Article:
If you trace back to the video shown in class that posed the question of whether it is right or wrong to push a fat man off a bridge to save 5 people who are about to be ran over by a trolley cart, or to witness them die by not pushing him over, my intuitive answer was to not push the fat man over the bridge. Wouldn’t it be unjust to incorporate an irrelevant person to the narrative simply because I couldn’t tolerate a higher level of misery in quantity? Or is it even more unjust to have authority to decrease the amount of misery by knowing the end-result, but not taking any form of initiative to change the ultimate outcome?

Utilitarianism is the concept in which the core of morality is dependent on increasing the amount of pleasure in the world; utilitarianism puts emphasis on consequences more than its intent. Such theory supports the idea of epistemic responsibility that I mentioned in my Metaphysics post (I don’t recommend reading that); epistemic responsibility is the concept that everyone has responsibility regarding our beliefs. Going in parallel with the idea of there being no such thing as, “private beliefs” and our beliefs have a way of spreading whether it is through our actions or choices, maybe the focus of morality should be on the consequences and results more than its pure intent. Utilitarianism argues that actions should be measured by how much happiness it produces, which means that one should be aware of how much happiness an action could create.

So are morality and ethical views an objective, or subjective matter? Let’s say that we say morality is an objective matter. One of the effects of defining morality to be objective is that it automatically eliminates the concept of cultural moral relativism. Perceiving morality to be an absolute means that some cultures are “wrong” for their perspectives; doesn’t this give an underlying message that some cultures are superior over others? Isn’t this contradictory to the idea of creating more happiness in the world if it wipes out certain cultures from believing in certain things? Or does the concept only apply to cultures that seriously infringe others rights to safety and freedom? Even though cultural moral relativism might provide reasoning behind why genocides and wars happen, there is also the danger of normalizing cultures that crudely infringed others lives, the most extreme example is the Nazi culture. Kantianism supports the idea of there being a supreme principle of morality; Kant believed in one acting regardless of purpose, but on maxims that you could will that everyone else approves, one which is consistent.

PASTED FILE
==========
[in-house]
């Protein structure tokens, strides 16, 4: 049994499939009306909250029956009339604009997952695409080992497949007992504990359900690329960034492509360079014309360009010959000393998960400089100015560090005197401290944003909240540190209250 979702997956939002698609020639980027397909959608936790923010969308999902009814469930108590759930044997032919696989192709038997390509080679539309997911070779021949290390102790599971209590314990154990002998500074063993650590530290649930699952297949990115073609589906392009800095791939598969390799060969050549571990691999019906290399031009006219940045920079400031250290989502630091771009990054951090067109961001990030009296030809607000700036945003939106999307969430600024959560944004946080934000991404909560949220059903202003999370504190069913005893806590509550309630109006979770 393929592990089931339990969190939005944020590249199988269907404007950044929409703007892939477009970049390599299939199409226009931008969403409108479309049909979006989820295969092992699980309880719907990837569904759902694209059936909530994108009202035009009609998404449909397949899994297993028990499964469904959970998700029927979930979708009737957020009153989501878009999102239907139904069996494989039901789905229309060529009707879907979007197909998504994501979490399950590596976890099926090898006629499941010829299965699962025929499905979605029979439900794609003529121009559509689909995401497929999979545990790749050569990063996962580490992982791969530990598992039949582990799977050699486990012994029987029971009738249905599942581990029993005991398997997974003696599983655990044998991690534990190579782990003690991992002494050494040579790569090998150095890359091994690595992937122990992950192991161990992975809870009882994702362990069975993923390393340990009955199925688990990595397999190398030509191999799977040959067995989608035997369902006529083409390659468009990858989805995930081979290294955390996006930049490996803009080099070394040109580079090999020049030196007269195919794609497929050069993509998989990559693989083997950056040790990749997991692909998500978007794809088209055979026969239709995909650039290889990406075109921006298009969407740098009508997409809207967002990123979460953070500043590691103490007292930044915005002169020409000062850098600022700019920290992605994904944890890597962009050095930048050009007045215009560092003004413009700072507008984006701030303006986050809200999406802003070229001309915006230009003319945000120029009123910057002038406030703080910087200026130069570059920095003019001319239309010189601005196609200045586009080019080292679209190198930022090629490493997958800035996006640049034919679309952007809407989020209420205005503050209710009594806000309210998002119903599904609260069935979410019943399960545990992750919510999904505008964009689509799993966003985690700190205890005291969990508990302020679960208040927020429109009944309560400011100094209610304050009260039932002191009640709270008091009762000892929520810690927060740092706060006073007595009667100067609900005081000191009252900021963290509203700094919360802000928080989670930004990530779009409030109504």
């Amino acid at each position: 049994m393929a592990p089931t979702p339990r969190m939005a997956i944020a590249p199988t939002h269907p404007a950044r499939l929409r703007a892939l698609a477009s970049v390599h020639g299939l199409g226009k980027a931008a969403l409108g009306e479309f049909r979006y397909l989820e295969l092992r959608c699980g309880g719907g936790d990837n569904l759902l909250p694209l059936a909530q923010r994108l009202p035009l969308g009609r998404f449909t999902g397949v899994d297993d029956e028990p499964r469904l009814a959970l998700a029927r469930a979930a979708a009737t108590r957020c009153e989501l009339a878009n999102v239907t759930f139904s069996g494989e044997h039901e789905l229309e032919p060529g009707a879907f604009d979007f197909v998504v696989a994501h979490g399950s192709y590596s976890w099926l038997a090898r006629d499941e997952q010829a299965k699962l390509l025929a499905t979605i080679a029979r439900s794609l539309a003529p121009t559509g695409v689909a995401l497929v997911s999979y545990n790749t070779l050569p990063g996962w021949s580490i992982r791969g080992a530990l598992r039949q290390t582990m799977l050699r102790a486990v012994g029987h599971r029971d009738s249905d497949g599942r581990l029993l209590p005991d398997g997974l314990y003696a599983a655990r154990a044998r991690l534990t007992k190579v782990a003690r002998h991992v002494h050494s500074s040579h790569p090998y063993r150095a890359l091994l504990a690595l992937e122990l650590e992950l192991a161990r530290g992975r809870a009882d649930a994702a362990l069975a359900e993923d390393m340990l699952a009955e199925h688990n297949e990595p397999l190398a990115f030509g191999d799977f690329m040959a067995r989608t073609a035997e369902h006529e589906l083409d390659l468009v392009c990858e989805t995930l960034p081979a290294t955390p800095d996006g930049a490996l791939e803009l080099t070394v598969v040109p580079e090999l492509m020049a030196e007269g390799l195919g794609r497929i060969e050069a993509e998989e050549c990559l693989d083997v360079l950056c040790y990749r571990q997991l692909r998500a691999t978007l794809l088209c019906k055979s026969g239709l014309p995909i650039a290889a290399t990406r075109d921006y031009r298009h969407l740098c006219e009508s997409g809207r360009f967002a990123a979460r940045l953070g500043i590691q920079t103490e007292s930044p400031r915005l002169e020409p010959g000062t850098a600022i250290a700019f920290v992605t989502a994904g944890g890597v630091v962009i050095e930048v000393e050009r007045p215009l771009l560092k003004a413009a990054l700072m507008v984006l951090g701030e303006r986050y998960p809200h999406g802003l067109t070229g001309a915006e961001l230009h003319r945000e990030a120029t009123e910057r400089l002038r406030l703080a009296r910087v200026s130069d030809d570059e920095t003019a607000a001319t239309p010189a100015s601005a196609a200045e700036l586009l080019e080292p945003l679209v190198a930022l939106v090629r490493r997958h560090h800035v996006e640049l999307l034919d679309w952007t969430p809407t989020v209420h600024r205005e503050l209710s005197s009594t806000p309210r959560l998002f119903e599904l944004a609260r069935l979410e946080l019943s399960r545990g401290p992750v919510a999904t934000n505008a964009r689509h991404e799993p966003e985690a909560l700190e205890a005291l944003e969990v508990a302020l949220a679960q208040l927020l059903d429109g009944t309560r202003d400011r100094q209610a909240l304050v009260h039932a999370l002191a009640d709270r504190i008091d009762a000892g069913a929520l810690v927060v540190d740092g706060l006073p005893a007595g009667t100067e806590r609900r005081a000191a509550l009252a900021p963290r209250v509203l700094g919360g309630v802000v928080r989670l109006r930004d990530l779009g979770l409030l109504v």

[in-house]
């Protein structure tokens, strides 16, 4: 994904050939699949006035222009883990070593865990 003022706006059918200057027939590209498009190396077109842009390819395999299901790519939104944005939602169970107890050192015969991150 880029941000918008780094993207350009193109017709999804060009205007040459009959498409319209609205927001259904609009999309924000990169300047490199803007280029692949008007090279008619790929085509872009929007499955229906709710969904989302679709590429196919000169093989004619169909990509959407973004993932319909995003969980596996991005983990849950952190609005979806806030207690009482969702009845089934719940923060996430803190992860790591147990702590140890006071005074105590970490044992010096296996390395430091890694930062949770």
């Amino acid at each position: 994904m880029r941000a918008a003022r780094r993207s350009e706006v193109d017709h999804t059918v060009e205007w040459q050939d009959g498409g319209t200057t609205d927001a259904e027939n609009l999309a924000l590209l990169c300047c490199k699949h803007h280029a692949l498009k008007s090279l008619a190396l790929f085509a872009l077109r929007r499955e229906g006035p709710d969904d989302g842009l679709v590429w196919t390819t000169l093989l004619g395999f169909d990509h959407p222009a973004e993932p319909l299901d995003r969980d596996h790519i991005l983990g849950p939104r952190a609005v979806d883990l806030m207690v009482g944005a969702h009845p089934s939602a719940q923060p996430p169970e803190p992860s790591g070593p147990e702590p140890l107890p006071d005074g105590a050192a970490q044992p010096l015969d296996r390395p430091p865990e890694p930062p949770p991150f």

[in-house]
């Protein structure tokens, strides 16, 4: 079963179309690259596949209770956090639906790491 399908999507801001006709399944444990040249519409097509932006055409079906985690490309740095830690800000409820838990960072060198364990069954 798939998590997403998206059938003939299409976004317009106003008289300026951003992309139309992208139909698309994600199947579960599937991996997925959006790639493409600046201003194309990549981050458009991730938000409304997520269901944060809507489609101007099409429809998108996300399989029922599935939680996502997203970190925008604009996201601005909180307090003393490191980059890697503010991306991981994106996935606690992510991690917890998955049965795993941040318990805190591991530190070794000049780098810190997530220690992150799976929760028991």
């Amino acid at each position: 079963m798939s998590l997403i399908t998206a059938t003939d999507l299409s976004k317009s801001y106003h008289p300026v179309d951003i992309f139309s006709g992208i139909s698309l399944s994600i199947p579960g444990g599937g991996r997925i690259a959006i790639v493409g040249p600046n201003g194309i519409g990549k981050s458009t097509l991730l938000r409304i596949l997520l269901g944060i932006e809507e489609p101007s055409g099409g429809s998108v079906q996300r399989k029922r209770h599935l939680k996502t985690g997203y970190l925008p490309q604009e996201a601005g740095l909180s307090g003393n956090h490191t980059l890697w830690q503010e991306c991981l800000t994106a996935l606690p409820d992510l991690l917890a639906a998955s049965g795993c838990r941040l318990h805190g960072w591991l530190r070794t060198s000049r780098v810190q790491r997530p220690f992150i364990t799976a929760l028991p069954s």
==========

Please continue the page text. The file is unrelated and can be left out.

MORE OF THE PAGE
So if there is no moral realism and morality wasn’t about the grounding problem, there is no absolute in morality. My personal viewpoint is that is morality is subjective, it almost explains why all the shameful historical events happened (this could be anything, but I’m thinking of events like the KKK, witch hunts, etc). These events should never be justified, although it is easier to understand the stem of it if morality is handled to be a subjective matter.

So let’s go back to the fat man and the trolley cart incident. Unless you strongly root for the utilitarian view, our intuitions tell us that pushing an innocent bystander, the fat man in this case is wrong. Why it is wrong, I believe, is because of his status of being a “bystander” and because I took the action to be involved in a murder when the alternative was an accident. I do understand that pushing the fat man would ultimately make more people happier, yet there is a vast distinction between a crime and an accident. How are you morally right if you were just responsible of a death?

me rn

I define morality to be an intuition; if you do something simply because others say it is right or because you want to seem like a “good person” I think that is being good for the wrong reasons, thus, contradictory to its intent. I am not completely solid on whether morality is absolute or not, but I am currently shifted on the side that it is subjective, as it is the only way to explain disagreements in humanity. There definitely is a “more popular” belief or “more politically correct” viewpoints; however, I am not in the position to say any of them are “better” than others; it is undeniable that some of them are about everyone being treated equally, which goes back to the concept of utilitarianism.



ethical embryo? – kirsten